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Electeds blast MTA over long wait to replace MetroCards for seniors

TimesLedger Newspapers

The MTA has come under fire for what critics call an intolerably long process in replacing MetroCards lost by the elderly and disabled.

“This is madness,” said Manhattan Borough President Scott Stringer, considered a possible candidate for mayor next year. “It should not take months and months for senior citizens or people with disabilities to get a lost or stolen MetroCard back in their hands.”

Stringer, U.S. Rep. Jerrold Nadler (D-Manhattan), City Councilwoman Gail Brewer (D-Manhattan) and state Assemblywoman Linda Rosenthal (D-Manhattan) took part in a news conference last week outside the subway station at 72nd Street and Broadway.

“It can take as long as three months to get a replacement for a MetroCard,” Stringer said. “We’re asking them [the Metropolitan Transportation Authority] to just issue a temporary card for these months until their bureaucracy can issue them the permanent card again.”

But MTA officials said a temporary card would only add another level of production and prolong the time taken to replace the original fare card.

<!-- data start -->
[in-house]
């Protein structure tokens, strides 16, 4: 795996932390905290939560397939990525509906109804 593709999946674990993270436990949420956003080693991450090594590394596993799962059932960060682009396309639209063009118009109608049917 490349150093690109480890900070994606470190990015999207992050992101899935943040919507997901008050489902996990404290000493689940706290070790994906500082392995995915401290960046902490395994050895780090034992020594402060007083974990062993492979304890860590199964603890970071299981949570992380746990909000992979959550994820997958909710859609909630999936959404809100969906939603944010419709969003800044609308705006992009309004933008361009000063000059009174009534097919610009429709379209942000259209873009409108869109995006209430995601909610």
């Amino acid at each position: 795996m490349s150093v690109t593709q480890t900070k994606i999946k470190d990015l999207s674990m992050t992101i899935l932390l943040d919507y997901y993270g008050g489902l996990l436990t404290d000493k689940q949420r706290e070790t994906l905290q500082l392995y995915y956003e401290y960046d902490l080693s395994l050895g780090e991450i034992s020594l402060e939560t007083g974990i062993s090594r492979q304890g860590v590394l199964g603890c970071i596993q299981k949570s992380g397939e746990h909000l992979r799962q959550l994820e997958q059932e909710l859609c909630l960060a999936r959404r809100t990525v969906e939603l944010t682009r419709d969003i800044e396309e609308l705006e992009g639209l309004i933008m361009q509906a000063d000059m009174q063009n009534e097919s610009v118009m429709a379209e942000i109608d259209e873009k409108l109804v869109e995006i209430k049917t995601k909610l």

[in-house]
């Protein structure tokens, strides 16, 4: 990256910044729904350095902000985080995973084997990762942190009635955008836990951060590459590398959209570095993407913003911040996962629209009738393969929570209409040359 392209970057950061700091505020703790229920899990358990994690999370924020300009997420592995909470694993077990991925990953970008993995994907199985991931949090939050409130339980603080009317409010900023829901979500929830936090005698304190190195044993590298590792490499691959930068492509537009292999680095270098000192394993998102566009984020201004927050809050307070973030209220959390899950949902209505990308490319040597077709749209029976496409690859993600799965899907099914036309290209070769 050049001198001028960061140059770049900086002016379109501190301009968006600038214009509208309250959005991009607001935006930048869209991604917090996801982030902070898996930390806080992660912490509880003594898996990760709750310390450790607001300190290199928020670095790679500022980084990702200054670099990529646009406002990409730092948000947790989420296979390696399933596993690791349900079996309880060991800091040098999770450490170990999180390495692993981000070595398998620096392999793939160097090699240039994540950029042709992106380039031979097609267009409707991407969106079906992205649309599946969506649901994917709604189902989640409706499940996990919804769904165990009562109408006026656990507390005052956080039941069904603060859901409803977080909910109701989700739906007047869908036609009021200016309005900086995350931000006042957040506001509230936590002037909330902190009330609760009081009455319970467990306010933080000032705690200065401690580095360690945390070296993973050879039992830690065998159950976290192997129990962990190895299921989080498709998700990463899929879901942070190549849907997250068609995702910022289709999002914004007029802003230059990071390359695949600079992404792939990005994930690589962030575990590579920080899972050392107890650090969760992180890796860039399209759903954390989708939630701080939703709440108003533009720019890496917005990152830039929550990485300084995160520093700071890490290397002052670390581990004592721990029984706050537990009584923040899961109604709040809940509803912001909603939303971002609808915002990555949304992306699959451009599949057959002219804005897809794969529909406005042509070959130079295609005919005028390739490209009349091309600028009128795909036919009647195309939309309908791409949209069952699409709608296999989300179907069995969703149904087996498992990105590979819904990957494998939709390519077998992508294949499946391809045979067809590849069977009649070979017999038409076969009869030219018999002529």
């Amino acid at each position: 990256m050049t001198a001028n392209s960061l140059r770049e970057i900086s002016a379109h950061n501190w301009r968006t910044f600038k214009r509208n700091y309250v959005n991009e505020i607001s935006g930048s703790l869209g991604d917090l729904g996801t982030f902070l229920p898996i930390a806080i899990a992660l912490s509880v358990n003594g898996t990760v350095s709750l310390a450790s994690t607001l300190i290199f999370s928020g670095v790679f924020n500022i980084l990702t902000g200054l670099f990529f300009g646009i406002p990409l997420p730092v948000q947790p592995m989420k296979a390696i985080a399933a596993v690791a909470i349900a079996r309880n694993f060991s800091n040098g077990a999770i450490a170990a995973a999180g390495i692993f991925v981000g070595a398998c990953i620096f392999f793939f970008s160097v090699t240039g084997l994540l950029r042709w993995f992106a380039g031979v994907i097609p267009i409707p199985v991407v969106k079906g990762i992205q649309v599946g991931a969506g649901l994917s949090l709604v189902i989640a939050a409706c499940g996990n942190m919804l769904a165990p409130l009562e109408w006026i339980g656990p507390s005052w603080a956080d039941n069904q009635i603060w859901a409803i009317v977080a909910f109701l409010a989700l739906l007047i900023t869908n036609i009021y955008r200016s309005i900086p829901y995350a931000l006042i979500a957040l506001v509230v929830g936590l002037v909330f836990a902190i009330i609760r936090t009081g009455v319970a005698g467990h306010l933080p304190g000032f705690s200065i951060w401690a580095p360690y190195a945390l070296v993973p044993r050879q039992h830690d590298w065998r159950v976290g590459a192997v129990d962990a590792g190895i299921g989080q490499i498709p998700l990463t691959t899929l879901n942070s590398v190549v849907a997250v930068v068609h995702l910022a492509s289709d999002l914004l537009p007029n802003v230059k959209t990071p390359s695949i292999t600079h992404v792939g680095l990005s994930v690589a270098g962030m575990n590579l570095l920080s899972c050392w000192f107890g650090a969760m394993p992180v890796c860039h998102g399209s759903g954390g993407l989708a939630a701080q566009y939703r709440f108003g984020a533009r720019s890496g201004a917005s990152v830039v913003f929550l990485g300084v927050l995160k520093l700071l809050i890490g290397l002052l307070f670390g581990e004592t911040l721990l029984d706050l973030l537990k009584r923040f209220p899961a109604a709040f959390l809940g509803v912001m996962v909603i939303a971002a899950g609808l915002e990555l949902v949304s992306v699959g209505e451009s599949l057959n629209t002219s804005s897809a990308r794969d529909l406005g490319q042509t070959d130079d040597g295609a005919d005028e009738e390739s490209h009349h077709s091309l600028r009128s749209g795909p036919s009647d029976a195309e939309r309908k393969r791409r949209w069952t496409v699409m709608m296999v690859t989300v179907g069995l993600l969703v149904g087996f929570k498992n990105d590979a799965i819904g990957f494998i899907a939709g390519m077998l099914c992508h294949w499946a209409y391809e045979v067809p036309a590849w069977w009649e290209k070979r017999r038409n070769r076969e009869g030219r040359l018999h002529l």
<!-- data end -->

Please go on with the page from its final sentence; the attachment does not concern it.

Charles Seaton, an MTA spokesman, said the agency recently hired more people to take care of a backlog of claims of missing MetroCards. The agency had carried out layoffs in 2010, a time of cutbacks in the transit system.

Stringer said the loss of cards for seniors “means paying with exact change [$1.10] on buses and proving their age to bus or subway employees or paying full fare.”

“For many on a tight budget, paying full fare is a serious matter,” Stringer said.

The half-fare MetroCard issued to people over 65 and to disabled people carries a photo of the holder on its left side and a large R, for “reduced fare,” on the right.

Special MetroCards for senior citizens and the disabled are not sold at subway token booths or vending machines but obtained only after the MTA accepts and confirms age and other conditions of the people who apply for a card.

Reach contributing writer Philip Newman by e-mail at or phone at 718-260-4536.

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